Use this forum to chat about hardware specific topics for the ESP8266 (peripherals, memory, clocks, JTAG, programming)

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By Bonzo
For LIPO measurement a 820K / 220K will work pretty well and not impose much extra drain on the battery.

Code: Select allconst int battery = A0;
int input  = 0;

void setup() {
  Serial.println ("Setup");

void loop() {
  input = analogRead (battery);
  Serial.println (input);

R1 820K R2 220K input = 194-202 for 4.2V ( checked with multimeter )
Linear regulator = MCP1826S - Drop out 250mV typ so 3.55V min supply voltage?

200 = 4.2V
200/4.2 x 3.6 = 172

So I will need to change my battery at 172 which does not seem a very useful battery life.
I now have two second hand lipo battery packs with 4 cells and one pack has been running over a week so it is not to bad. I will check the voltage on the pack when the Nodemcu stops transmitting. Over the summer I will probably go back to the single battery with a solar panel which worked well. Due to charging problems with the lipo in the winter/cold I decided to go the full battery route.

no problem, just use a voltage divider between your battery and the external ADC.

Good idea schufti

Thank you all for the input and some very useful information I think.
User avatar
By btidey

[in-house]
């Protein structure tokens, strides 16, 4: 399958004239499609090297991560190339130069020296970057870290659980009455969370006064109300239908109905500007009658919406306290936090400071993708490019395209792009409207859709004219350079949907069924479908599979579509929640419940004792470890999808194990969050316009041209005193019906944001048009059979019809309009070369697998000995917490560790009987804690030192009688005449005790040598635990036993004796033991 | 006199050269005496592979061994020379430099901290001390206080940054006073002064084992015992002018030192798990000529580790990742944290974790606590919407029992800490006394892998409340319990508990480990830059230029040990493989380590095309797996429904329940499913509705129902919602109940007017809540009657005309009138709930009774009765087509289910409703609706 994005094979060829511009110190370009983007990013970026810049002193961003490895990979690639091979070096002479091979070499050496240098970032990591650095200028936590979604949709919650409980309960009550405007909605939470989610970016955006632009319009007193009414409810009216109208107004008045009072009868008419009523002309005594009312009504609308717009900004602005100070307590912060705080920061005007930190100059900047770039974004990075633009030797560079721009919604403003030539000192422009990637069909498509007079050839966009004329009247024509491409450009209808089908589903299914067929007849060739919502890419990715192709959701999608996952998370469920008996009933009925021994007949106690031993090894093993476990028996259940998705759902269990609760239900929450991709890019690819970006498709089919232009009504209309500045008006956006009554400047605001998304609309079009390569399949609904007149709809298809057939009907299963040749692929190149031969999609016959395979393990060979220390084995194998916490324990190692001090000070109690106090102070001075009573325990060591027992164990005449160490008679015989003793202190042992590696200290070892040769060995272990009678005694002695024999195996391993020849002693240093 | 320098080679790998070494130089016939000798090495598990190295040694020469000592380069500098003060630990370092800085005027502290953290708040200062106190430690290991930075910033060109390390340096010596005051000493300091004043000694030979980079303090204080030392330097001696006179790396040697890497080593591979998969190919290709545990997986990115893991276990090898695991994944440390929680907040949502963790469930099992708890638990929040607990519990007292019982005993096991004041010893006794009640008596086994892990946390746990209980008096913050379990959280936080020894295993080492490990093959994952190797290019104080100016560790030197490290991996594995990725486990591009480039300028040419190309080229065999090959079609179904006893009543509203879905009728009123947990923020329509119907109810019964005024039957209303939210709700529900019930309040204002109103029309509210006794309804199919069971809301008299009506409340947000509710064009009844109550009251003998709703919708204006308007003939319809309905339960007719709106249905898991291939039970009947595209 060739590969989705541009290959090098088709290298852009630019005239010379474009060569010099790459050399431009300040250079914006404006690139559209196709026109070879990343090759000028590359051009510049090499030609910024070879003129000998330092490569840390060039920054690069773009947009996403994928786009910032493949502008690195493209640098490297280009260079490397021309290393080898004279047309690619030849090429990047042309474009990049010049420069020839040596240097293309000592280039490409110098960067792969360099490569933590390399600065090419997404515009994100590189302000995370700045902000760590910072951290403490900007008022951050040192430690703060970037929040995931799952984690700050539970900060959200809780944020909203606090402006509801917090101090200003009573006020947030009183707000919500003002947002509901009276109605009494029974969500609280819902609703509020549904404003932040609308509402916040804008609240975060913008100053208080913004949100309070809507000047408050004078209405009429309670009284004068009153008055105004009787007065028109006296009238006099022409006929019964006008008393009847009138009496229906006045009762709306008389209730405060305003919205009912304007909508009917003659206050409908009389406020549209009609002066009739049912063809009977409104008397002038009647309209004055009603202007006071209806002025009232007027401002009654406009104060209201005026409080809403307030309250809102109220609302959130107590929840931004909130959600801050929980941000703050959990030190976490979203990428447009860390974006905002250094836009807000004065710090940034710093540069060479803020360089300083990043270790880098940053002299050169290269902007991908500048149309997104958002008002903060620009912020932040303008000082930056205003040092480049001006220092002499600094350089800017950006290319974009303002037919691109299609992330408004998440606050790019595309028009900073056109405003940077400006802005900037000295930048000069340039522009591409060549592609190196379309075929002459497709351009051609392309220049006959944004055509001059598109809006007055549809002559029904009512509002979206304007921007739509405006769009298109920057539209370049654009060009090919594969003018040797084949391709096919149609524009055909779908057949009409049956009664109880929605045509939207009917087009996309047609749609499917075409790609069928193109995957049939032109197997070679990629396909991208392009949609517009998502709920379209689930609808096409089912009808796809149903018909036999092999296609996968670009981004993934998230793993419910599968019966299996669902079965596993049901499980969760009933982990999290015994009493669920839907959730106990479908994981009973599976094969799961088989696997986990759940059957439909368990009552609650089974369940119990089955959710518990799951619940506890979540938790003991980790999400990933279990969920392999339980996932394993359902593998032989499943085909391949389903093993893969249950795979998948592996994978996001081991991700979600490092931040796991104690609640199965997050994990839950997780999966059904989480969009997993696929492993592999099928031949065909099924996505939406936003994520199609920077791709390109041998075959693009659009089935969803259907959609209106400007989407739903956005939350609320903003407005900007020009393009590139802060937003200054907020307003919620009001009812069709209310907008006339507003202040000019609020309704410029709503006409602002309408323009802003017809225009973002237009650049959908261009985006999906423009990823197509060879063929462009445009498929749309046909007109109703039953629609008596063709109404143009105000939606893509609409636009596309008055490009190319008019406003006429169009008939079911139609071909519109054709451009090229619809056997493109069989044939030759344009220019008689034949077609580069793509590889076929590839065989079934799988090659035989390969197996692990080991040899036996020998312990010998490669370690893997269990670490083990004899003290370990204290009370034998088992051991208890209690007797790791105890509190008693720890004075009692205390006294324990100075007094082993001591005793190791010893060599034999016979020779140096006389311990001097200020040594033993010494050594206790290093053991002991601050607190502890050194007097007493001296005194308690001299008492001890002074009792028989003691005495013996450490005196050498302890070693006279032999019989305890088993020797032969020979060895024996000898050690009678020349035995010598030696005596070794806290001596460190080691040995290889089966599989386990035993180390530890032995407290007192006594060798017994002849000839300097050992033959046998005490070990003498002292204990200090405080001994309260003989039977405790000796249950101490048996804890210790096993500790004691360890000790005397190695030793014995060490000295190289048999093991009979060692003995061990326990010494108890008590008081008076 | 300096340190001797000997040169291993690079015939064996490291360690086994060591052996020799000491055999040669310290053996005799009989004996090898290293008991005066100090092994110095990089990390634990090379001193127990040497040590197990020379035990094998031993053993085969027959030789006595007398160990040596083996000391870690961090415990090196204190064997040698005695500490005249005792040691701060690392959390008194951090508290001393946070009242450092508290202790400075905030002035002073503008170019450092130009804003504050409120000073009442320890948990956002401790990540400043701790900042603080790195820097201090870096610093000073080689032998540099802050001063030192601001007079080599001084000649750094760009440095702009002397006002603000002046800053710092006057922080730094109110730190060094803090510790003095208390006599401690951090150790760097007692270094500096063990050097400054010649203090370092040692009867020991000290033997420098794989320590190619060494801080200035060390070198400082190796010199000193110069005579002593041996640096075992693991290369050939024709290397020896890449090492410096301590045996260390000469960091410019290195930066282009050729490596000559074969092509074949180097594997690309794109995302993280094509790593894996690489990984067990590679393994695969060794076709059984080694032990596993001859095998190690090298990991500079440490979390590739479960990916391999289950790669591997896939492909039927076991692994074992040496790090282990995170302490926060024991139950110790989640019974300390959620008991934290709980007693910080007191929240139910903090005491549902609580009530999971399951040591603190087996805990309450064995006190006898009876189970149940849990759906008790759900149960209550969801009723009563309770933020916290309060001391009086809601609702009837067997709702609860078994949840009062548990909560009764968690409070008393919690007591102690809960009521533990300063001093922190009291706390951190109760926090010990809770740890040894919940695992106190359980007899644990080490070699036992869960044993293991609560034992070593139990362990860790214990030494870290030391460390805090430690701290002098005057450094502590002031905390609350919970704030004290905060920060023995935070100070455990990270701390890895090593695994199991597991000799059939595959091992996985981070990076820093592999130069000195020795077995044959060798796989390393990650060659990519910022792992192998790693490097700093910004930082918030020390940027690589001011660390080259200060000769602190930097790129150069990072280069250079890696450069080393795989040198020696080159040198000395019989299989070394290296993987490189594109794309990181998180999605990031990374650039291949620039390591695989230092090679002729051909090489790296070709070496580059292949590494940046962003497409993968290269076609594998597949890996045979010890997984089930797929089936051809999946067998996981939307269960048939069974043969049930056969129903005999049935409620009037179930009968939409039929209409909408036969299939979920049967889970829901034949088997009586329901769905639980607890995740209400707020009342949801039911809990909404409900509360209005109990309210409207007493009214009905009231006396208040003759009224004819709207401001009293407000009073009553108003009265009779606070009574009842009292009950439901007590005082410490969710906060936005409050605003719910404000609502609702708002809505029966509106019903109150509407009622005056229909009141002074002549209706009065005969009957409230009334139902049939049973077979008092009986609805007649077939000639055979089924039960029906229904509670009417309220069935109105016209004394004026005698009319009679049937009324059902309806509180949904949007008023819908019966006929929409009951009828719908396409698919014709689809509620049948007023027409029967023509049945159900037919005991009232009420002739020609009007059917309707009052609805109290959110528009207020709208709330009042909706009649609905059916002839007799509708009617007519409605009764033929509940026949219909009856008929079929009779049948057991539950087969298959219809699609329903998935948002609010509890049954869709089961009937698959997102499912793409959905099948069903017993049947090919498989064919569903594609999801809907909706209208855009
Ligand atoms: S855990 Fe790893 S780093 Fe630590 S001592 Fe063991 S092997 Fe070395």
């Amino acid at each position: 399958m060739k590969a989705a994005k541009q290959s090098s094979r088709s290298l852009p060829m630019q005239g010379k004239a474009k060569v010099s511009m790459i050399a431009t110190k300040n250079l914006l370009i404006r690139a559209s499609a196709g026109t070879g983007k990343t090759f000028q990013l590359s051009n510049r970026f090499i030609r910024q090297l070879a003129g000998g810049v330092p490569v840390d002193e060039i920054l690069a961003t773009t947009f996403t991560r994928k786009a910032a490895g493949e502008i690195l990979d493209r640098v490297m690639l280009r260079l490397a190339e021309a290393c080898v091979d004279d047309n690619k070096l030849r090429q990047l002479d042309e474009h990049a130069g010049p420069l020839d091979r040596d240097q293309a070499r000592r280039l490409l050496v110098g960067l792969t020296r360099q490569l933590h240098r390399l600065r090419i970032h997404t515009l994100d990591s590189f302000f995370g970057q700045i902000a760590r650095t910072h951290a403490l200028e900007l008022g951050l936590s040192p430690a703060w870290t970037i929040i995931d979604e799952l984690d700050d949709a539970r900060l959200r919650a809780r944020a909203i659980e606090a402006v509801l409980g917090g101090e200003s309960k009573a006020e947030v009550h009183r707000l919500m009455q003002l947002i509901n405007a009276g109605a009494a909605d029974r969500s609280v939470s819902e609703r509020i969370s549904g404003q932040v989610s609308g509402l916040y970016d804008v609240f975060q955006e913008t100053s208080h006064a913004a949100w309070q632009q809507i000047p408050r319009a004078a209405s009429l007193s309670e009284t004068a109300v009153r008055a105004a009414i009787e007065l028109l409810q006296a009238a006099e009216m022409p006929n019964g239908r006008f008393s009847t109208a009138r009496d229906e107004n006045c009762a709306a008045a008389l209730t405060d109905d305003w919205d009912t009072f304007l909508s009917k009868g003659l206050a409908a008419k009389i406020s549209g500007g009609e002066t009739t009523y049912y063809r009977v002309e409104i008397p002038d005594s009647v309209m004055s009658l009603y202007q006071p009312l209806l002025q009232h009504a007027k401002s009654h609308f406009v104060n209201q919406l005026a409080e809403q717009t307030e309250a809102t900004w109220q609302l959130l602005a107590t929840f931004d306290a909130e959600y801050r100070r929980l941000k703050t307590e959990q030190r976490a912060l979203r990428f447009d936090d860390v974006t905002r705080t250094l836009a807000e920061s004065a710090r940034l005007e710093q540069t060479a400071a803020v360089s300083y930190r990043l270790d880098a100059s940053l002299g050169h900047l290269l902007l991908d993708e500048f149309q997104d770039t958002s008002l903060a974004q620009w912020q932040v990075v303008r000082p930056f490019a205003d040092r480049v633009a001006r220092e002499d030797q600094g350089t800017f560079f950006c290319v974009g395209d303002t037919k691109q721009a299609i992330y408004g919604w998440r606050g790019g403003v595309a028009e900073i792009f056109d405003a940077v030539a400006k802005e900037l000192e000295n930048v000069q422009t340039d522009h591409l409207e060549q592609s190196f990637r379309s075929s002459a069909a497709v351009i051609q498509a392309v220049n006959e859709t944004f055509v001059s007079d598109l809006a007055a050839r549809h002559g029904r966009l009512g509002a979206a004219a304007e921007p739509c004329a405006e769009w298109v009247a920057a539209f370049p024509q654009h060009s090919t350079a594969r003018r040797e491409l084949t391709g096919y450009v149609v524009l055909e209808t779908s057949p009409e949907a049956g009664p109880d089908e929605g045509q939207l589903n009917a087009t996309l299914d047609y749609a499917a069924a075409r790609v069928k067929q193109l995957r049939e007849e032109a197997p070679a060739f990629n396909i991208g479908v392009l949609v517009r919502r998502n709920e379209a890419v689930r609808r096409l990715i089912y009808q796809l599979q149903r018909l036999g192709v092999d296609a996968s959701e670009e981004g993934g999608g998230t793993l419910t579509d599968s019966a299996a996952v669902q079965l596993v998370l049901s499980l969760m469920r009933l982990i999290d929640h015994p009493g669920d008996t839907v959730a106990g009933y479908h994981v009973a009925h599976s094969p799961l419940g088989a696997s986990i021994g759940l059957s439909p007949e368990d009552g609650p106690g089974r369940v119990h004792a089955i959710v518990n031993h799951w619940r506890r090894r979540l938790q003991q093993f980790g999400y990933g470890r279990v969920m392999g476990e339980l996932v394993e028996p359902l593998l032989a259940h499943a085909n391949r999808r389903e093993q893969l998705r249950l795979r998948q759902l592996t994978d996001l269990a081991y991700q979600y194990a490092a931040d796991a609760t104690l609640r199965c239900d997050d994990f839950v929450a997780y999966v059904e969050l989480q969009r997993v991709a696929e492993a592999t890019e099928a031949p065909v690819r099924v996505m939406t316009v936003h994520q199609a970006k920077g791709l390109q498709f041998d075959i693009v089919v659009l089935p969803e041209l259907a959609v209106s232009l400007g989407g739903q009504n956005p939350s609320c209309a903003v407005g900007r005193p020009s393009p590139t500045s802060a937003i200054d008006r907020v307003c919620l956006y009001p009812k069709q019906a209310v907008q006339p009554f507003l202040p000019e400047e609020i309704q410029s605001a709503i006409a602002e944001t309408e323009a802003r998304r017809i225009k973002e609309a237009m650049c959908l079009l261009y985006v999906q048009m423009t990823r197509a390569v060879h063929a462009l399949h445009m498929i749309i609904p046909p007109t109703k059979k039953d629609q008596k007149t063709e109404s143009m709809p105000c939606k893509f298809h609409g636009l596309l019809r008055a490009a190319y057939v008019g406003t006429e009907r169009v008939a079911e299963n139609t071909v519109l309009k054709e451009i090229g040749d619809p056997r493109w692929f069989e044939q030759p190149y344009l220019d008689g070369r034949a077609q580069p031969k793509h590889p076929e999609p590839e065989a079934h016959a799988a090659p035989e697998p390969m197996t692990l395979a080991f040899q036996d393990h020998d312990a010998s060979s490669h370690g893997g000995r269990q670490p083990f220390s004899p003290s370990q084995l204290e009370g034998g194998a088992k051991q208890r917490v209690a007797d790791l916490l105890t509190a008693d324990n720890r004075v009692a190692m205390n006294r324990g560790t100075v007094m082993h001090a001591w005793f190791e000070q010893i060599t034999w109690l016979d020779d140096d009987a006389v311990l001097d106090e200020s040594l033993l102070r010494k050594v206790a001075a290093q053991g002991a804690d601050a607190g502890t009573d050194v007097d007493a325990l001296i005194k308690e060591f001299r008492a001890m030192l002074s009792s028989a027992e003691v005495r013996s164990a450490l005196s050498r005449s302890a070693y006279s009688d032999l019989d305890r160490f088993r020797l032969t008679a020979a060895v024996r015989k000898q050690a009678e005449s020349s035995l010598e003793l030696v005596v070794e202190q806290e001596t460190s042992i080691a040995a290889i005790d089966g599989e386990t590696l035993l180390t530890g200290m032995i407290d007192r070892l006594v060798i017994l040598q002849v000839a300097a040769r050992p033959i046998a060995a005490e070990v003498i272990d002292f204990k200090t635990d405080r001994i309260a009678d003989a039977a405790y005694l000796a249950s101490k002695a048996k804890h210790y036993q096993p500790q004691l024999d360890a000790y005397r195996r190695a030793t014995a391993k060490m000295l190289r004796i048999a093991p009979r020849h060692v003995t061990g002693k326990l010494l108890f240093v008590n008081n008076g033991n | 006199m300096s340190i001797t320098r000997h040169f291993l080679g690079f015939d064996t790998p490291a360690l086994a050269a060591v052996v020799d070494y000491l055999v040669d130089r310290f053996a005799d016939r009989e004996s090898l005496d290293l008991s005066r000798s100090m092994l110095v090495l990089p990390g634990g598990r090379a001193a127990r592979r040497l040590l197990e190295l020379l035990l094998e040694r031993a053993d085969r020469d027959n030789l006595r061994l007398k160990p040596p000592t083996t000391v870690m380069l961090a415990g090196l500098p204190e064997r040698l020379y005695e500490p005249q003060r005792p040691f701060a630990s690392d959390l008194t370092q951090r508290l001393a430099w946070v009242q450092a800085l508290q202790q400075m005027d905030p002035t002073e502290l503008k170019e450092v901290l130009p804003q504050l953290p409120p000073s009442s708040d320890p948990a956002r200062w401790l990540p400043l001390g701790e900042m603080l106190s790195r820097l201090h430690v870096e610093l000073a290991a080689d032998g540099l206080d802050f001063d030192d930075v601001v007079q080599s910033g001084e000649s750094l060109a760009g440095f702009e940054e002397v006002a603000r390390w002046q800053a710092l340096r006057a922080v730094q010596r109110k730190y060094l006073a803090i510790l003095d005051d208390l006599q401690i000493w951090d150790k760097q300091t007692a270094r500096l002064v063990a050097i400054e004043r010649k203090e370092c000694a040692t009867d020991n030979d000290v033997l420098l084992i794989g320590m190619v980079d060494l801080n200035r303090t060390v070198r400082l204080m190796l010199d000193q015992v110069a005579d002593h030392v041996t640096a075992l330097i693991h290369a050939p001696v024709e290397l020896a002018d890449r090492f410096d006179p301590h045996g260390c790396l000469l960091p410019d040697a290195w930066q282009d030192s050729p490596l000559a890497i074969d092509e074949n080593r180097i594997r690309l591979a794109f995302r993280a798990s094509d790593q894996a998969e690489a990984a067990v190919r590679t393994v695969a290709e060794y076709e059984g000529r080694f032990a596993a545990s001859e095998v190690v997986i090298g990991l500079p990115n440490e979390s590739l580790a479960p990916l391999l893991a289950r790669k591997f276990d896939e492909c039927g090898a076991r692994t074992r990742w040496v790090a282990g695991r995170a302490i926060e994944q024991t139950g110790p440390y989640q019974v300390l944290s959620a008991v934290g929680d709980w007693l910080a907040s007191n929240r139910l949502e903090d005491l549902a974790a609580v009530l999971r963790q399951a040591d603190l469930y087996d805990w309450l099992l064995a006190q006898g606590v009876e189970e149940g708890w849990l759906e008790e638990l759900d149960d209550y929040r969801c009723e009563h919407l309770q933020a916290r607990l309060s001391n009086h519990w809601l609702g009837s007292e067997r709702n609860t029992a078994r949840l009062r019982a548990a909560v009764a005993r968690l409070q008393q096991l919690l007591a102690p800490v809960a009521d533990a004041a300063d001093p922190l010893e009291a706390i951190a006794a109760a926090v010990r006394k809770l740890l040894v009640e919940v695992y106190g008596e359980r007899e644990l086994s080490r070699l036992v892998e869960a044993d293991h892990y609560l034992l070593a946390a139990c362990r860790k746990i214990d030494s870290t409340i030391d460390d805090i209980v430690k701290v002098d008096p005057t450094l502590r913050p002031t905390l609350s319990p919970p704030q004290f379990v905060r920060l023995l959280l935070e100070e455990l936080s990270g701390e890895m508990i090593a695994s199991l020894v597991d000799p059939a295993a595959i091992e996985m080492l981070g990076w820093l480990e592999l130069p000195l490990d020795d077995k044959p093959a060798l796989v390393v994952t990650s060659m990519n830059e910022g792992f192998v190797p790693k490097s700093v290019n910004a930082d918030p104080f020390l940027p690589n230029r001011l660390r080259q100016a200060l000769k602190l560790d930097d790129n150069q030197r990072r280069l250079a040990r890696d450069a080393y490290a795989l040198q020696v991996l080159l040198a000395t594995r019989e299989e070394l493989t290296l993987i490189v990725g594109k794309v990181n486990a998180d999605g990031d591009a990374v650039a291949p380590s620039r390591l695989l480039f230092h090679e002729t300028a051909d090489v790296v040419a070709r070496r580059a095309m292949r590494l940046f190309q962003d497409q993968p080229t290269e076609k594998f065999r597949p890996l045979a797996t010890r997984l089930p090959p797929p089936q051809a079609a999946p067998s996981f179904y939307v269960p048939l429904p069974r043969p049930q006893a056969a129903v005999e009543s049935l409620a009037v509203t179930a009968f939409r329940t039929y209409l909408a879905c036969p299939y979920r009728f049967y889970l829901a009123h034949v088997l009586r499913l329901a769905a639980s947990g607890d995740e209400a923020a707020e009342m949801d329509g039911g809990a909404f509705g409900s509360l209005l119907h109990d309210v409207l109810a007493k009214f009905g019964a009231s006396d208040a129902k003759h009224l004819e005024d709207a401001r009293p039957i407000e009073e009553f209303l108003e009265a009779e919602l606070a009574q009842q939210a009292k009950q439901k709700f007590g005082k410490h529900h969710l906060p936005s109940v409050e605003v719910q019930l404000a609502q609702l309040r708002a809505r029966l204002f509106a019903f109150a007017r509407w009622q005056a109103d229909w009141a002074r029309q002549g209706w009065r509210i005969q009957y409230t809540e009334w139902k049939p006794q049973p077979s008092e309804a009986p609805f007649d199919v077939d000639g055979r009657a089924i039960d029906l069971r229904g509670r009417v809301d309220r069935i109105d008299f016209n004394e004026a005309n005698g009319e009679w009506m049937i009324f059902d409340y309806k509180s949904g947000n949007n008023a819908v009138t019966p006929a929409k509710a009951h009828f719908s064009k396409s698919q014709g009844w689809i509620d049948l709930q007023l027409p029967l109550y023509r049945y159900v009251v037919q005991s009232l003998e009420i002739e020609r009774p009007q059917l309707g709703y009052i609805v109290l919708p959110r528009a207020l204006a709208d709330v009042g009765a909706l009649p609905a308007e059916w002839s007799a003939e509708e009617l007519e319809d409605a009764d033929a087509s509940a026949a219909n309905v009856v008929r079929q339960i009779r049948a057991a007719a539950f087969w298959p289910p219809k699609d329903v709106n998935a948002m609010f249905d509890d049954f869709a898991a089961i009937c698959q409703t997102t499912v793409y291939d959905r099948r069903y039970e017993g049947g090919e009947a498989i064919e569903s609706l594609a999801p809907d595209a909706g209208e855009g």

#80450 The 820K/220K suggestion was for a 1.0V type module like an esp-12. This means 4.2V would give 0.88V into the ADC for a reading of approximately 900.

You want to get fairly close to the max input of the adc to keep accuracy as high as possible.

For a NodeMCU there is already a 220K / 100K divider, So you could feed the battery in via a 150K resistor in series to the input. This effectively makes it a 370K / 100K divider. So 4.2V would give 0.89V or a reading of approximately 915.

For the usable battery voltage range with a good LDO with a drop out of around 100mV you can run the battery down to 3.4V. In fact you can even go lower as the regulator will just lower the output a bit and the ESP8266 will be OK with a supply of 3.2V. AT 3.3V the LIPO is pretty much exhausted.
User avatar
By Bonzo
#80451 Thanks for the suggestion btidey and I had noticed the voltage was around 0.88 volts. I do not have many resistors at home but used my 360K one for R2 ( 1.28V ) and it also gave a more stable result.

The LDO specs said a typical dropout was 250mv and it will be interesting to see at what level my setup fails.

I will pick up a couple more resistors tomorrow. Through hole ones are getting used less and less at work now being replaced by SMD's. I did think about replacing the SMD ones on the board but decided it was best to leave well alone!
User avatar
By Bonzo
#80478 Interesting results and the Nodemcu seems quite robust as I must have gone over 3.3V at some point.

Anyway I came home with a handful of resistors today and still do not quite have the correct ones!

Yesterday I tried 7.5K and 240K and had a value of 1024 which I had a feeling I was going over 3.3V although the voltage out of the potential divider was 3.2V

From a previous post I thought I had better go to a higher resistor range to help prevent drain on the battery.
I tried 75K and 240K and only had a value of 904
I moved onto 75K and 270K and now have a value of 924 which is probably good enough for what I want. The multimeter said these were actually 75.3K and 272K

I have just found a 300K and that is giving me a reading of 940

I suppose the internal impedance of the Nodemcu is having some effect?

Just thought I would check the voltage divider output:
Potential divider output 3.18V
Potential divider output 2.69V when connected to nodemcu

Got to go